Reasons clients have given me for skipping breakfast are highly variable. Some report feeling too sluggish in the morning while others say they simply have no appetite. Some women feel so weighed down by morning responsibilities with kids or work and eating breakfast seems impossible, selfish even (mom guilt, you’re not welcome).

Over the years, I’ve heard all manner of reasons for skipping. Here are a few more:

·         Fear of weight gain

·         Confusion about what to eat

·         Eating too early causes nausea

·         Lack of energy

·         Lack of time

·         Intermittent fasting goals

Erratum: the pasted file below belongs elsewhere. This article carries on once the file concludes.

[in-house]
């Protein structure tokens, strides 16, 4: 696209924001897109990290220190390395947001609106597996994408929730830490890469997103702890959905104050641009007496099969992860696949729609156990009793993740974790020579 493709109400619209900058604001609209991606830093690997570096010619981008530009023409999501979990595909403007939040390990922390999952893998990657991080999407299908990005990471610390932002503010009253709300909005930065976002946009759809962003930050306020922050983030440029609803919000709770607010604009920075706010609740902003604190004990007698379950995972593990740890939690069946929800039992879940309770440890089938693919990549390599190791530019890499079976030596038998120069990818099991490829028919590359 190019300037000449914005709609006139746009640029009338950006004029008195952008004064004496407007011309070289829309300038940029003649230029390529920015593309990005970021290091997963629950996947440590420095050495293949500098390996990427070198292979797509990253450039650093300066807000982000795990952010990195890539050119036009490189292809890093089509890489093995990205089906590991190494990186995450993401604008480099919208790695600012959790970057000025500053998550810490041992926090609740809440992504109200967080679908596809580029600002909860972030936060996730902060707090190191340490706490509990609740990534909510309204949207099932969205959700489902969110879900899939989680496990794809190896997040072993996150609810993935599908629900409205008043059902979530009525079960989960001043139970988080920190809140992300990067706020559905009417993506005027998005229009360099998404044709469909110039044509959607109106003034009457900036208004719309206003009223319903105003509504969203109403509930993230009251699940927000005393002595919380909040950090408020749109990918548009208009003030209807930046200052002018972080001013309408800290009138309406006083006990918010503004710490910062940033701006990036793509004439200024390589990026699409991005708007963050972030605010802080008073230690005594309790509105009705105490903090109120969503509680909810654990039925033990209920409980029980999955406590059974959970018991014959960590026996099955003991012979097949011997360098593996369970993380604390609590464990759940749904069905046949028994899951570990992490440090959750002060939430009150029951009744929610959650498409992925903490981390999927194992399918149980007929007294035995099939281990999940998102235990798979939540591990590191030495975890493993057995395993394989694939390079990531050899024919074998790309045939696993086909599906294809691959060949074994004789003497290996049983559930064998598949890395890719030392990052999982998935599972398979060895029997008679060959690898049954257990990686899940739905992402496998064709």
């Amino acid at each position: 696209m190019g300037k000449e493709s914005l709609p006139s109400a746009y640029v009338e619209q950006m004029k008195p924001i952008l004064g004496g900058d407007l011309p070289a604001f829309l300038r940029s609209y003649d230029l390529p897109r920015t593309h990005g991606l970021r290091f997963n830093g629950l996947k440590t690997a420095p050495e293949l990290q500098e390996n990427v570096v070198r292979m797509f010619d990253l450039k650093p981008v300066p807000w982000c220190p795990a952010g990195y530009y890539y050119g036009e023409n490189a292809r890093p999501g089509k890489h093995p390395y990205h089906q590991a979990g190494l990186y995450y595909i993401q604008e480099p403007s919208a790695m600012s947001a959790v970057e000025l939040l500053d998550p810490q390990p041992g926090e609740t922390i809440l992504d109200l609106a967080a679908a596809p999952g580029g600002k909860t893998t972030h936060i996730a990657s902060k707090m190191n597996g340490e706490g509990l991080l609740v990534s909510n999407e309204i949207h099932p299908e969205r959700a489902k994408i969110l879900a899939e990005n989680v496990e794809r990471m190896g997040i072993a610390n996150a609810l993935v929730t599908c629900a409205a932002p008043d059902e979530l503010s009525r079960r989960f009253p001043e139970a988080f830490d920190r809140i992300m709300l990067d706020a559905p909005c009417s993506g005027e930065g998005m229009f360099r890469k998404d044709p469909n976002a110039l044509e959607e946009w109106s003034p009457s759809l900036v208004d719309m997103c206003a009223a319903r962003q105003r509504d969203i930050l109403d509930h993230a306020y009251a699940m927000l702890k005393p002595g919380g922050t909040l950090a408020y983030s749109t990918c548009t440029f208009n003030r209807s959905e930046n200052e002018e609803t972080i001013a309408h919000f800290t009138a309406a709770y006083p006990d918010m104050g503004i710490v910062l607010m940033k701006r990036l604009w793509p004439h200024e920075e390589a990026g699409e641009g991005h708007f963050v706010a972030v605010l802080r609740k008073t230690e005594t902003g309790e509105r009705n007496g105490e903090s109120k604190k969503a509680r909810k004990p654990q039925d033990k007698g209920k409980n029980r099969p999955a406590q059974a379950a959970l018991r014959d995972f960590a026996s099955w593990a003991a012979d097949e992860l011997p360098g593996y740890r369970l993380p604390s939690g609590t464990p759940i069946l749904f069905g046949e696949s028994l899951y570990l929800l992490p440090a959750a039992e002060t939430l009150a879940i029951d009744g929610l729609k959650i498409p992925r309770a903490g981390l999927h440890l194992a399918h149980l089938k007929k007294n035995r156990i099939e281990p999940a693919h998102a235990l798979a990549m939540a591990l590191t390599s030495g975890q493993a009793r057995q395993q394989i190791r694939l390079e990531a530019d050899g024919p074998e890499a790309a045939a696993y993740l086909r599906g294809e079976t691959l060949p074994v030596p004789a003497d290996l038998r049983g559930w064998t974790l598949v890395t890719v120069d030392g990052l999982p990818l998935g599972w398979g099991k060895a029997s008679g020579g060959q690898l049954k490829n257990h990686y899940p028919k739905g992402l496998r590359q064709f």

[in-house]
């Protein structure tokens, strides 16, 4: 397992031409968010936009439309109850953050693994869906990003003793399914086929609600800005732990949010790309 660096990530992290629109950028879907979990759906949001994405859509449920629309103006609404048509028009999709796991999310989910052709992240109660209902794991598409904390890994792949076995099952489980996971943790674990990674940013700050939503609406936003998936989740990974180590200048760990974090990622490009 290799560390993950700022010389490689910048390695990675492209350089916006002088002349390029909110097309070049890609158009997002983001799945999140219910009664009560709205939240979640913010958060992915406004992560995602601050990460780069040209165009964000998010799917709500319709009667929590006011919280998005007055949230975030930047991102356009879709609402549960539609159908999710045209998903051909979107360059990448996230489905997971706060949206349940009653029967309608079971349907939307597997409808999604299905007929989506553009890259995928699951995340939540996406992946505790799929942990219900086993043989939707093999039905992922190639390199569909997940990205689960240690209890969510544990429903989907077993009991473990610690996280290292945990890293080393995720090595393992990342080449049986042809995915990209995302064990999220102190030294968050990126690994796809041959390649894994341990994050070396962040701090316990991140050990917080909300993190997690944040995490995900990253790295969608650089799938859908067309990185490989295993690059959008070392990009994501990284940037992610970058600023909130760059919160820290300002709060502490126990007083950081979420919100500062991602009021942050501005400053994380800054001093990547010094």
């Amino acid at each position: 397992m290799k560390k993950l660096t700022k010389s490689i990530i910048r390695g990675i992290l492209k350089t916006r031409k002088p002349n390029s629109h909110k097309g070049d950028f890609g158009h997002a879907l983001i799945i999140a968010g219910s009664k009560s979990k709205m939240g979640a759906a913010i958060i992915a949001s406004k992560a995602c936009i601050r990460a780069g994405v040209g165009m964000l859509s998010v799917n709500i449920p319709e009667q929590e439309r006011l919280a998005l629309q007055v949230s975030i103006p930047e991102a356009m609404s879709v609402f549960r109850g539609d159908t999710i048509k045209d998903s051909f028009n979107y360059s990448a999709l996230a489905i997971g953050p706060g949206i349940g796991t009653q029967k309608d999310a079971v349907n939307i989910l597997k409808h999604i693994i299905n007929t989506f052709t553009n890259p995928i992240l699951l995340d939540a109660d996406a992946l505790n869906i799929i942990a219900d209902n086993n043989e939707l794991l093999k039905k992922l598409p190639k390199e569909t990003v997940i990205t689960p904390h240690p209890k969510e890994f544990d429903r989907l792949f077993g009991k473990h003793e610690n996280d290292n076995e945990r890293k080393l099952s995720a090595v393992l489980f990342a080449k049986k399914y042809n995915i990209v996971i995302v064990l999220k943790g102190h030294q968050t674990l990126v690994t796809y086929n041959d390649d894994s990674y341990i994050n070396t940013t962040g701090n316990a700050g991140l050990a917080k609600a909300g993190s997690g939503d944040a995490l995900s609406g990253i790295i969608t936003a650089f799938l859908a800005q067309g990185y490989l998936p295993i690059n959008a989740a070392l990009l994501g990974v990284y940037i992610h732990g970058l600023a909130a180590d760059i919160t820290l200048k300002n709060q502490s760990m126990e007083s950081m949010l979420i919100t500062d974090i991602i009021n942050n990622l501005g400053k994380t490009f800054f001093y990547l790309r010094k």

·         “Saving” calories or diet mentality

·         Morning medicine (needing to wait 30-60 minutes before eating)

·         Eating breakfast interrupts morning workout

·         Just not in the habit

·         No desire for food in the morning

·         Later chronotype (does better staying up late and sleeping in- midnight to 8 or 9 am-ish)

Some of these reasons (fear of weight gain, intermittent fasting, or diet mentality) are disordered core beliefs. I work with my clients to figure out where these came from and help them challenge them so that they can eat in line with hunger and fullness and nourishing their bodies.

I want to validate the other reasons (such as morning medicine timing, actual low appetite, time restraints, ect) as I know they may seem very insurmountable to some. These reasons are certainly barriers, but they are barriers that can and should be bypassed. Even a low appetite in the morning can be due to the habit of skipping breakfast, and once we start eating breakfast, our desire for it increases.